Insolvent video startup to avoid the deadpool, apparently

[Germany] Cologne’s streaming video startup, which filed for insolvency in September, can apparently avoid the deadpool. The company has been given a second chance with new partners and will survive, says founder Andreas Constantin Meyer.

Two weeks ago, he countered rumours via a blog post with a defiant WE WILL CONTINUE! Now we hear that’s insolvency will not be its end because Meyer is in negotiations “with interested parties and partners”. The talks seem so advanced that Meyer says with certainty that will continue in someway or another but conveniently doesn’t go into details.

Browser based control room.One option could be the continuation of as an independent project but with a new structure, new partners and probably tied to another company. Another possibility is that the company will be absorbed by another video service provider. But as a standalone platform, is apparently unable to survive. The service had only 60 paying customers but a lot more users of the free version.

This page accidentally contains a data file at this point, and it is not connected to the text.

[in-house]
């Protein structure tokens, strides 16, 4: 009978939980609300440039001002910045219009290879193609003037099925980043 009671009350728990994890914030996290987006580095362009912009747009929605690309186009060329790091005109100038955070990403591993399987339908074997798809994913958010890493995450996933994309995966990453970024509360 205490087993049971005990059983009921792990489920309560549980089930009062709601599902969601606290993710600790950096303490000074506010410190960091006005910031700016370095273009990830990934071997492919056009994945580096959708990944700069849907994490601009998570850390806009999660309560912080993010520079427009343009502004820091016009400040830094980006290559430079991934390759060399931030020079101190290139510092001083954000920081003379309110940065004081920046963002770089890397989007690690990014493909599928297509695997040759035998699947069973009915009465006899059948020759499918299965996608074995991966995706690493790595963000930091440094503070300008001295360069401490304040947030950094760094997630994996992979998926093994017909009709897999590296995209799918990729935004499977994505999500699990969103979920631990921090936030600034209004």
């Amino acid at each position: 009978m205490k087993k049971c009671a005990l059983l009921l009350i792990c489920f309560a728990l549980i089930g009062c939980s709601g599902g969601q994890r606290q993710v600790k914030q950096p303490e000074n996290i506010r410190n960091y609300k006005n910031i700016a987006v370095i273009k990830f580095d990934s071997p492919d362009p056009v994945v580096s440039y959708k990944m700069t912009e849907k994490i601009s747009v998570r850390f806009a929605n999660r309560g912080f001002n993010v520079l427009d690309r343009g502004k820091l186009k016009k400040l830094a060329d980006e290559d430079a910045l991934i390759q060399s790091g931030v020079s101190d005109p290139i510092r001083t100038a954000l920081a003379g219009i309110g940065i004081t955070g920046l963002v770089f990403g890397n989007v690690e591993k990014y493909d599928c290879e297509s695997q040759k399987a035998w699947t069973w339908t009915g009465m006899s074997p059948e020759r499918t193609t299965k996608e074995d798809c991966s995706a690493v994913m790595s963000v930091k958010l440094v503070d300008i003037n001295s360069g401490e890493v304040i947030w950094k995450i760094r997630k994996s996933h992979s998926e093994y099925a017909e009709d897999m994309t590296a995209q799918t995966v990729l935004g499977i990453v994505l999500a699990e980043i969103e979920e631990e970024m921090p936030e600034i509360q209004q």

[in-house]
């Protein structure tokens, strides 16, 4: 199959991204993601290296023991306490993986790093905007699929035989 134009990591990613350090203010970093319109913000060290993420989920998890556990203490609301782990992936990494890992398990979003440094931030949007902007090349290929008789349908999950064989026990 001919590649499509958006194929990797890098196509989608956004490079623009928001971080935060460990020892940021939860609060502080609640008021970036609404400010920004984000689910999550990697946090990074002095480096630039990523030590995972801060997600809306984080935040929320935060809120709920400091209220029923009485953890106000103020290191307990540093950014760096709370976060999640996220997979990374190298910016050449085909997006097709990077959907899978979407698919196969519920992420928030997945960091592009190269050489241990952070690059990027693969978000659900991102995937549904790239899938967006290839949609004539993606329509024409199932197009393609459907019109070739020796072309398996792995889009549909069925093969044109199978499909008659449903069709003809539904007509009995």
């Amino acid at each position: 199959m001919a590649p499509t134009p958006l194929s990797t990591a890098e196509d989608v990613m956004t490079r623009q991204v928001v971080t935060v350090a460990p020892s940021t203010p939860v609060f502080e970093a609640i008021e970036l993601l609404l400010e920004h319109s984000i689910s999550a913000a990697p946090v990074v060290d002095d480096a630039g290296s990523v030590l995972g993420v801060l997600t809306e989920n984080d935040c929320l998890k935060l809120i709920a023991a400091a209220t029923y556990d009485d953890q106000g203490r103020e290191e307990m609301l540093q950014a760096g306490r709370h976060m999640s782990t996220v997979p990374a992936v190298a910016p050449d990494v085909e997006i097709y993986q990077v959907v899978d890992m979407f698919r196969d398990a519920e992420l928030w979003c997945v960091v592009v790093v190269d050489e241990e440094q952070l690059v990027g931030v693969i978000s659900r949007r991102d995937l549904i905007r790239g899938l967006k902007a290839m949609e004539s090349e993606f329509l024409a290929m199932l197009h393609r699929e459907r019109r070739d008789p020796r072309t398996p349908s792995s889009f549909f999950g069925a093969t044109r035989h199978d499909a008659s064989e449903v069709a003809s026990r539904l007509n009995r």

To broadcast live, users need nothing more than a webcam or video camera connected to a laptop running a web browser. No extra hardware or software is necessary.’s pricing, from €0 to €199 per month, attracted small businesses, musicians and event organizers, but also renowned users like the German Liberal Party (FDP), the Catholic church or one of Germany’s biggest tv stations, ZDF. But since its inception in November 2007, has appealed to far less users than planned. Paying customers were clearly sparse.

The 15 strong company received an undisclosed sum from public-private VC High-Tech Gründerfonds in November 2008, which combines investments from the German Federal Ministry for Economy and Technology, the KfW Banking Group as well as industry companies BASF, Robert Bosch, Carl Zeiss, Daimler, Deutsche Telekom and Siemens.